Posted by editor
on February 20, 2008 at 7:14 AM PST
The closures debate and the bigger picture... also:
Java Today: FCM co-author evaluates BGGA closures, seeking Java's benevolent dictator, and developing Mozilla addons with NetBeans
Weblogs: Flamingo 3.0 release, mapping DNS previx to a webapp subdirectory, and getting started with Rails 2.0 scaffold
Forum posts: How to interrupt Java threads, building CLDC with hardware floating-point support, and closing tabs in Mac L&F
The closures debate and the bigger picture
Your editor is back in Atlanta, after a four-day trip to Grand Rapids, MI (and yes, it was cold and snowy... that's what winter's supposed to be like), and catching up on things here after being online only enough to get the front pages up Monday and Tuesday.
Looking at what's been going on, the thing that stands out is the current java.net poll . Not just the results, but the participation, and the side effects. I always knew that sooner or later we'd want to get a sense of how the various closure proposals were doing, and that it would be a poll that got a lot of votes. After being up for just five days, 1300 people have voted, making it far and away the most active poll we've run in a while.
Perhaps more important is that along with discussing the major proposals and their merits, a few people are asking the meta-questions where are we going with all of this, and whose choice is it to make anyways?
We feature two prominent blogs on this topic on the front page today, starting with Stephen Colebourne, co-author of the "First Class Methods" (FCM) closure proposal, who has posted a blog Evaluating BGGA closures . He notes his obvious bias and starts off asking a pair of bigger questions. "The closures debate is really a touchstone for two other, much broader, debates. The first "what is the vision for Java". There has been no single guiding vision for Java through its life, unlike other languages." He contrasts this with the effective "ownership" of other languages by individuals, like C# (Anders Hejlsberg), Perl (Larry Wall), Python (Guido van Rossum), C++ (Bjarne Stroustrup), and Ruby (Yukihiro Matsumoto).
The impact of this lack of guiding vision is a sense that Java could be changed in any way. We really need some rules and a guiding Java architect.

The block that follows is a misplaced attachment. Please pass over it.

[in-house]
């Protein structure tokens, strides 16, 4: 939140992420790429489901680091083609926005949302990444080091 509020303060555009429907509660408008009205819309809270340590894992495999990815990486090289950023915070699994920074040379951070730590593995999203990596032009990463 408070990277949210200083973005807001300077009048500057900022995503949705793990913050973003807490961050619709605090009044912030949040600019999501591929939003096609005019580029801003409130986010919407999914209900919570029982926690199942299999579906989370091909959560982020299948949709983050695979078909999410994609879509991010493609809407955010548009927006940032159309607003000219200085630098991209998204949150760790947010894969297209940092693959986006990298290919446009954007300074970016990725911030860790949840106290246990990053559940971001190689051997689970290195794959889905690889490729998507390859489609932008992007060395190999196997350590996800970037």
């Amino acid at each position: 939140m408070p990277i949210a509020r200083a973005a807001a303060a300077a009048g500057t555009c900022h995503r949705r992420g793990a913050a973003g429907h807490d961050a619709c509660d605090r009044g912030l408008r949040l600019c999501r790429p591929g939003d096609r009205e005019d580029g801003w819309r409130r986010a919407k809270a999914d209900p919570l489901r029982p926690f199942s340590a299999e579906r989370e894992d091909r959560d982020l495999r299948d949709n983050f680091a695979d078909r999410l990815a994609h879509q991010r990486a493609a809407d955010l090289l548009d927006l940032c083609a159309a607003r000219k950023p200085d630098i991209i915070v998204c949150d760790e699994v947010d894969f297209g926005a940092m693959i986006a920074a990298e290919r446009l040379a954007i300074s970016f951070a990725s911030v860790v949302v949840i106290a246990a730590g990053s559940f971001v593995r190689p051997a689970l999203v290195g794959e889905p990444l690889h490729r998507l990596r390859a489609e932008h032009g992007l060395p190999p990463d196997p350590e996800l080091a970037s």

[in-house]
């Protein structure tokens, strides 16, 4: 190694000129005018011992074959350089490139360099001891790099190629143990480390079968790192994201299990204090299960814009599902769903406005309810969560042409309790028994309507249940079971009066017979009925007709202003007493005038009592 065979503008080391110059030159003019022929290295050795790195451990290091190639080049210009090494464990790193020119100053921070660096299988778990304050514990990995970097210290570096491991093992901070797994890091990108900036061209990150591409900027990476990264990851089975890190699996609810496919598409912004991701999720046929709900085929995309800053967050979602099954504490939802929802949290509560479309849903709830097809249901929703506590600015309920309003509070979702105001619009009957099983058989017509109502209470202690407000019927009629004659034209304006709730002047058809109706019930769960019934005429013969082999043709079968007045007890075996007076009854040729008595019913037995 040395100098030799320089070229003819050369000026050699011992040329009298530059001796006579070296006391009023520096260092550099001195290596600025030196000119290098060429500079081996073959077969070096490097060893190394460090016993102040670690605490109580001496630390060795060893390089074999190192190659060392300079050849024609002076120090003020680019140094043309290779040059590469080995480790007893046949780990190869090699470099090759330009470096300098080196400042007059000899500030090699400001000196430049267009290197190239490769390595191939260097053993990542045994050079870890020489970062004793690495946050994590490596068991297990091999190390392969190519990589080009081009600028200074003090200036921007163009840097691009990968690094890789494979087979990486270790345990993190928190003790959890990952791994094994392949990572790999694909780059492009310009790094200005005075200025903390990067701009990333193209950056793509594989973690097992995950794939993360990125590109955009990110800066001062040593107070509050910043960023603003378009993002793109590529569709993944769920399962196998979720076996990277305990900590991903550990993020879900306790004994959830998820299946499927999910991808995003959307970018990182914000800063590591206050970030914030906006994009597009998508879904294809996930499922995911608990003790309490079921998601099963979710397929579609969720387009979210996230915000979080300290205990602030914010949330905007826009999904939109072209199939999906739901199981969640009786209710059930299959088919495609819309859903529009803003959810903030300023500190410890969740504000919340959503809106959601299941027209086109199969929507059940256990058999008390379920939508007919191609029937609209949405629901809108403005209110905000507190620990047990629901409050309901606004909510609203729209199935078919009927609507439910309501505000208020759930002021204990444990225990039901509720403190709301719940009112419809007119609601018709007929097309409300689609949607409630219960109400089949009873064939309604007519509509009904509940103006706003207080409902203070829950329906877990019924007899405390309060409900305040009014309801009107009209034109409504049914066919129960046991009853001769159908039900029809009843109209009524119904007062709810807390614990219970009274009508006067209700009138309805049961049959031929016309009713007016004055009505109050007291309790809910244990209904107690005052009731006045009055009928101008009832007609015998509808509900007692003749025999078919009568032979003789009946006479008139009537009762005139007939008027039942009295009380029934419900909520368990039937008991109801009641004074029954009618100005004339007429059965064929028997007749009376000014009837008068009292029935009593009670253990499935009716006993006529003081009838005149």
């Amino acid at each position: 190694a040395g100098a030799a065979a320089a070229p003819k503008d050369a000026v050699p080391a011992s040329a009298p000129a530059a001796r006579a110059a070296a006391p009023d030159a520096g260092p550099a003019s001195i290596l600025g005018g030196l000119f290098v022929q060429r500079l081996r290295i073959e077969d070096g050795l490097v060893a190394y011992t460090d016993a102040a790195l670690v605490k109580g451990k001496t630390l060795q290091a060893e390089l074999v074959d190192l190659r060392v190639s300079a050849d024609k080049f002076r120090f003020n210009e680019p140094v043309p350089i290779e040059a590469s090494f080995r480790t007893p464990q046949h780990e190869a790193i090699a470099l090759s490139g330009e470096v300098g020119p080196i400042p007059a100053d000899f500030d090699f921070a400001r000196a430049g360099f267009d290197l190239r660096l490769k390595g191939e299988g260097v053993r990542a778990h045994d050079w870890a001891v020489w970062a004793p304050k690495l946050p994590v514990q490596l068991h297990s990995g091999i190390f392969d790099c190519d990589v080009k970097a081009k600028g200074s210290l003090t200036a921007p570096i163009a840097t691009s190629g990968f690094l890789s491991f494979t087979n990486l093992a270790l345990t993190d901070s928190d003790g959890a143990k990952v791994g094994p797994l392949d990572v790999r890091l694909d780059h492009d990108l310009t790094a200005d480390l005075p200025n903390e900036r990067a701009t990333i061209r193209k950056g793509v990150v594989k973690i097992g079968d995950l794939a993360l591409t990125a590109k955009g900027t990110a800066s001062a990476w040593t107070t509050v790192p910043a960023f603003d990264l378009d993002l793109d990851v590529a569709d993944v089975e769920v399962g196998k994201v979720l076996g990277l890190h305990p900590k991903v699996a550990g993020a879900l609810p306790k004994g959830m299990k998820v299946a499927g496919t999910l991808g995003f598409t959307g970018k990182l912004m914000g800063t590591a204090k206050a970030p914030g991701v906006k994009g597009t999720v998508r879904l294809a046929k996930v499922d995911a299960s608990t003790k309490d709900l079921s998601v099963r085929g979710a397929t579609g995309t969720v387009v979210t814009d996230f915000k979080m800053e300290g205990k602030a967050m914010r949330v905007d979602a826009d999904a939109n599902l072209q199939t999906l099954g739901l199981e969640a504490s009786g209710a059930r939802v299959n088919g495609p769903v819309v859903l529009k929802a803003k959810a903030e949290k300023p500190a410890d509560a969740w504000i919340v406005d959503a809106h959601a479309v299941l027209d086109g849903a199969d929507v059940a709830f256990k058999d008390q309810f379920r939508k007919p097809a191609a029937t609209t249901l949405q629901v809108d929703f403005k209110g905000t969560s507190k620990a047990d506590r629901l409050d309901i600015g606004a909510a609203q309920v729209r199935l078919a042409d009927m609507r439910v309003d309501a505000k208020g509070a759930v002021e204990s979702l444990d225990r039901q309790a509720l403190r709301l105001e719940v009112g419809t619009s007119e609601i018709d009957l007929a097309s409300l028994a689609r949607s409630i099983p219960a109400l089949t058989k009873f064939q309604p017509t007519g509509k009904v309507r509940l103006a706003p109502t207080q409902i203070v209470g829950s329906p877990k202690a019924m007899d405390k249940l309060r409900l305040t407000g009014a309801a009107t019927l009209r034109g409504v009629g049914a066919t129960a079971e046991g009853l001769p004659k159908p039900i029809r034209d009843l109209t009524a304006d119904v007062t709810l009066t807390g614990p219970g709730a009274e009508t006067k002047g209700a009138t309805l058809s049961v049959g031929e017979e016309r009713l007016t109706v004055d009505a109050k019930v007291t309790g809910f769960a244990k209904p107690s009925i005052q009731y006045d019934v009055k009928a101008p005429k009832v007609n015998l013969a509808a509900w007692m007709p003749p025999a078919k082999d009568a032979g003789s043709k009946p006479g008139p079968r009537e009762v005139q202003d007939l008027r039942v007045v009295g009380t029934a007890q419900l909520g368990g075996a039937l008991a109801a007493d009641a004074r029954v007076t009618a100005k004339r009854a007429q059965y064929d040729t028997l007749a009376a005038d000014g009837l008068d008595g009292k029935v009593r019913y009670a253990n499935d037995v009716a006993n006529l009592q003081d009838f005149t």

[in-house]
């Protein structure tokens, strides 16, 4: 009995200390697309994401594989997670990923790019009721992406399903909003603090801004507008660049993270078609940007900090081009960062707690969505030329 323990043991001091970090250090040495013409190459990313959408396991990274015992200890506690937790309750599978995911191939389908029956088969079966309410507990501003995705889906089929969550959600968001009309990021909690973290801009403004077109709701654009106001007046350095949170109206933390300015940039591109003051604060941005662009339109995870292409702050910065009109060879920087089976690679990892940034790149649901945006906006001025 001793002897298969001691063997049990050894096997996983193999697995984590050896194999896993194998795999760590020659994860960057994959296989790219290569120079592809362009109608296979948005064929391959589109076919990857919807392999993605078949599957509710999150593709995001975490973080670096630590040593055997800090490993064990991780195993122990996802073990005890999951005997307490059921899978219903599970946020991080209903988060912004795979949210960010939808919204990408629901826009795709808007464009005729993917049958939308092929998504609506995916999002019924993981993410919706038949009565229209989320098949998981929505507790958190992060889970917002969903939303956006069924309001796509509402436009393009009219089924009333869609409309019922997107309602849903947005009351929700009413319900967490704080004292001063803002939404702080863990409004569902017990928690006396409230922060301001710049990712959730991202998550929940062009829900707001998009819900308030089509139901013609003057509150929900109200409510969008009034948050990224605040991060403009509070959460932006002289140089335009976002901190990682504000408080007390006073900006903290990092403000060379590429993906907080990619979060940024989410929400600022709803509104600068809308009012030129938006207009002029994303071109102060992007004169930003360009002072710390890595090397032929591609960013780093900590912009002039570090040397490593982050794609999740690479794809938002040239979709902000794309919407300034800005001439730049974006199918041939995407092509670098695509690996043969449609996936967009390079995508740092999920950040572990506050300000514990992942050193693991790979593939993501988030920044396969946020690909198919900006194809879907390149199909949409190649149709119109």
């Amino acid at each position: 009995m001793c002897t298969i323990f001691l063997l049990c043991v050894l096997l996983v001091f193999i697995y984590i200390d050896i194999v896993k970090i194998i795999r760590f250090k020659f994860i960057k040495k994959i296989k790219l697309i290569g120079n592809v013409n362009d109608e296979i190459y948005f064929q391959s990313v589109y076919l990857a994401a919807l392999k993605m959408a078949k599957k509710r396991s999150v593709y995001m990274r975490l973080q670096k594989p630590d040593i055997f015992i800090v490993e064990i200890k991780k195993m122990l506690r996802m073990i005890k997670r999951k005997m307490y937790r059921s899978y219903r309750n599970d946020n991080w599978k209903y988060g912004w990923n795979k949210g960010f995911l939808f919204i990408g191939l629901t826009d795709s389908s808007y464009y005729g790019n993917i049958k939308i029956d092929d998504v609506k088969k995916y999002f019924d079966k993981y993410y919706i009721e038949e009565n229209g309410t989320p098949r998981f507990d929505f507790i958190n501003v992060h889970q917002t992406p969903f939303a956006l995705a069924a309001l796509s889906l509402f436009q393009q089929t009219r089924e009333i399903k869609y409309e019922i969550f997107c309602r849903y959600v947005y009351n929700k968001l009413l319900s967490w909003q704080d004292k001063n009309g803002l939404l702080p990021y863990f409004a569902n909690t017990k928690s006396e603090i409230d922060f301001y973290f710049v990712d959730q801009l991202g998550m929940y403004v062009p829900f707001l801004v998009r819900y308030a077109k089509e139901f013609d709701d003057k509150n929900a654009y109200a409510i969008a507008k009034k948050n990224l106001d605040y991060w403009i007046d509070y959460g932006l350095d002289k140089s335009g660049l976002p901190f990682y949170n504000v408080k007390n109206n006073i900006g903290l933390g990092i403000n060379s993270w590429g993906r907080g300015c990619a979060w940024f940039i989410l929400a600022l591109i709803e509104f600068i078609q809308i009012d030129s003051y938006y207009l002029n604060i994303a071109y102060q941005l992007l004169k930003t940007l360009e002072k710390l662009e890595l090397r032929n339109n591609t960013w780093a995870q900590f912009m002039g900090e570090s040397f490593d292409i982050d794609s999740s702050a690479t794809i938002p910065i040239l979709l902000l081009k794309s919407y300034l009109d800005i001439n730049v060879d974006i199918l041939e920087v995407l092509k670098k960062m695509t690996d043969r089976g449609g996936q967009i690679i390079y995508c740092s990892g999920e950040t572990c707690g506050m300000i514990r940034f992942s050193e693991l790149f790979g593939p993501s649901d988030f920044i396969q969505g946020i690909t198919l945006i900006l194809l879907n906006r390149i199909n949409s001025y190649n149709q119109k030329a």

The second touchstone debate is "can any language changes now be successfully implemented in Java". This is generally a reference to generics, where erasure and wildcards have often produced havoc. In the votes at Javapolis , 'improving generics' got the highest vote by far.
The result of implementing generics with erasure and wildcards has been a loss of confidence in Java language change. Many now oppose any and all change, however simple and isolated. This is unfortunate, and we must ensure that the next batch of language changes work without issues.
Despite this broader debates that surround closures, we must focus on the merits of the individual proposals.
Stephen links to a similarly-concerned blog by Ted Neward, who wonders Who herds the cats?
Unfortunately, the two most recognized "benevolent dictators" of the Java language, Neal Gafter and Joshua Bloch, are on opposing sides of the aisle on this. Each has put forth a competing proposal for how the Java language should evolve. Each has his good reasons for how he wants to implement closures in Java. Each has his impressive list of names supporting him. It's Clinton and Obama, Java Edition. The fact is, though, that when these two disagreed on how to move forward, lots of Java developers found themselves in the uncomfortable position faced by the children when the parents fight: do you take sides? Do you try to make peace between them? Or do you just go hide your head under a pillow until the yelling stops?
This is the real danger facing Java right now: there is no one with enough moral capital and credibility in the Java space to make this call. We can take polls and votes and strawman proposals until the cows come home, but language design by committee has generally not worked well in the past. If someone without that authority ends up making the decision, it will alienate half the Java community regardless of which way the decision goes. The split is too even to expect one to come out as the obvious front-runner. And expecting a JSR committee process to somehow resolve the differences between these four proposals into a single direction forward is asking a lot.
So what do you think? Does Java need a "benevolent dictator"? Has design-by-committee led to a fear of change? Will we have neither closures in Java 7, nor something as seemingly simple as switch-on-String? And if Java does need someone to make the call, who is it, and do they have the clout to make a decision stick?
Also in Java Today , a NetBeans wiki page offers a complete, step-by-step introduction to creating Mozilla application addons with NetBeans. "You can easily setup NetBeans to create Firefox Addons for the following: Mozilla Firefox, Mozilla Thunderbird, Mozilla Suite 1.x, Netscape, SeaMonkey, Flock, Sunbird , and Nvu. This can be achieved using the foxbeans module for NetBeans available at the NetBeans Plugin Portal website."
In today's Weblogs , Kirill